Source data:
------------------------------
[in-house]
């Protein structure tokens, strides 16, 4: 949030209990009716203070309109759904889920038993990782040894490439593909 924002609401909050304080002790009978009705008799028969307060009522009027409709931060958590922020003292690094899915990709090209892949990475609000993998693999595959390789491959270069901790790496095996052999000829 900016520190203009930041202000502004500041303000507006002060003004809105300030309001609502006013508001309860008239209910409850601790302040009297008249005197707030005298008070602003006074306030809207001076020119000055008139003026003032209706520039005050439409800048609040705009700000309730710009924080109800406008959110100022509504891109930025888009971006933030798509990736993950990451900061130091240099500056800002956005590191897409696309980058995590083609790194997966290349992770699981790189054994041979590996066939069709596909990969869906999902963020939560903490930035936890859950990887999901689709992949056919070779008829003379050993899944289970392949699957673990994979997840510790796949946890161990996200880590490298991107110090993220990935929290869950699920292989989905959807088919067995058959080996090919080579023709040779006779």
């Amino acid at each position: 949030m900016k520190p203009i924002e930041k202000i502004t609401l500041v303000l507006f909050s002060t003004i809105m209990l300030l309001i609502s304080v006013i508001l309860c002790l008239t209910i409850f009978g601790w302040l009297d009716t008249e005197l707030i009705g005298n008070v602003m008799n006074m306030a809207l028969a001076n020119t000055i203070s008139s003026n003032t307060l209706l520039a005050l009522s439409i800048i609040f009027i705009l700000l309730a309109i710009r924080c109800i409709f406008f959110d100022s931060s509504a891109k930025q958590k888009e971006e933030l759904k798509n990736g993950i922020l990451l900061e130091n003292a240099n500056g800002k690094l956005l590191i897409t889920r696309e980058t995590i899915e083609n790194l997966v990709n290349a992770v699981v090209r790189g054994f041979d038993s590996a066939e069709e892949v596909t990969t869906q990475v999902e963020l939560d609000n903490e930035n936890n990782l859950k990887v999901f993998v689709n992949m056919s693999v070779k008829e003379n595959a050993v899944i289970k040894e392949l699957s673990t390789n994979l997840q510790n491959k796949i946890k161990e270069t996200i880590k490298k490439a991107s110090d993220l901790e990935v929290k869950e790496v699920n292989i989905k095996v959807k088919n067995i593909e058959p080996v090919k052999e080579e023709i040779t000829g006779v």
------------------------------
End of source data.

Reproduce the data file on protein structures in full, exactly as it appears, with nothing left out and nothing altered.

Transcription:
[in-house]
């Protein structure tokens, strides 16, 4: 949030209990009716203070309109759904889920038993990782040894490439593909 924002609401909050304080002790009978009705008799028969307060009522009027409709931060958590922020003292690094899915990709090209892949990475609000993998693999595959390789491959270069901790790496095996052999000829 900016520190203009930041202000502004500041303000507006002060003004809105300030309001609502006013508001309860008239209910409850601790302040009297008249005197707030005298008070602003006074306030809207001076020119000055008139003026003032209706520039005050439409800048609040705009700000309730710009924080109800406008959110100022509504891109930025888009971006933030798509990736993950990451900061130091240099500056800002956005590191897409696309980058995590083609790194997966290349992770699981790189054994041979590996066939069709596909990969869906999902963020939560903490930035936890859950990887999901689709992949056919070779008829003379050993899944289970392949699957673990994979997840510790796949946890161990996200880590490298991107110090993220990935929290869950699920292989989905959807088919067995058959080996090919080579023709040779006779």
């Amino acid at each position: 949030m900016k520190p203009i924002e930041k202000i502004t609401l500041v303000l507006f909050s002060t003004i809105m209990l300030l309001i609502s304080v006013i508001l309860c002790l008239t209910i409850f009978g601790w302040l009297d009716t008249e005197l707030i009705g005298n008070v602003m008799n006074m306030a809207l028969a001076n020119t000055i203070s008139s003026n003032t307060l209706l520039a005050l009522s439409i800048i609040f009027i705009l700000l309730a309109i710009r924080c109800i409709f406008f959110d100022s931060s509504a891109k930025q958590k888009e971006e933030l759904k798509n990736g993950i922020l990451l900061e130091n003292a240099n500056g800002k690094l956005l590191i897409t889920r696309e980058t995590i899915e083609n790194l997966v990709n290349a992770v699981v090209r790189g054994f041979d038993s590996a066939e069709e892949v596909t990969t869906q990475v999902e963020l939560d609000n903490e930035n936890n990782l859950k990887v999901f993998v689709n992949m056919s693999v070779k008829e003379n595959a050993v899944i289970k040894e392949l699957s673990t390789n994979l997840q510790n491959k796949i946890k161990e270069t996200i880590k490298k490439a991107s110090d993220l901790e990935v929290k869950e790496v699920n292989i989905k095996v959807k088919n067995i593909e058959p080996v090919k052999e080579e023709i040779t000829g006779v």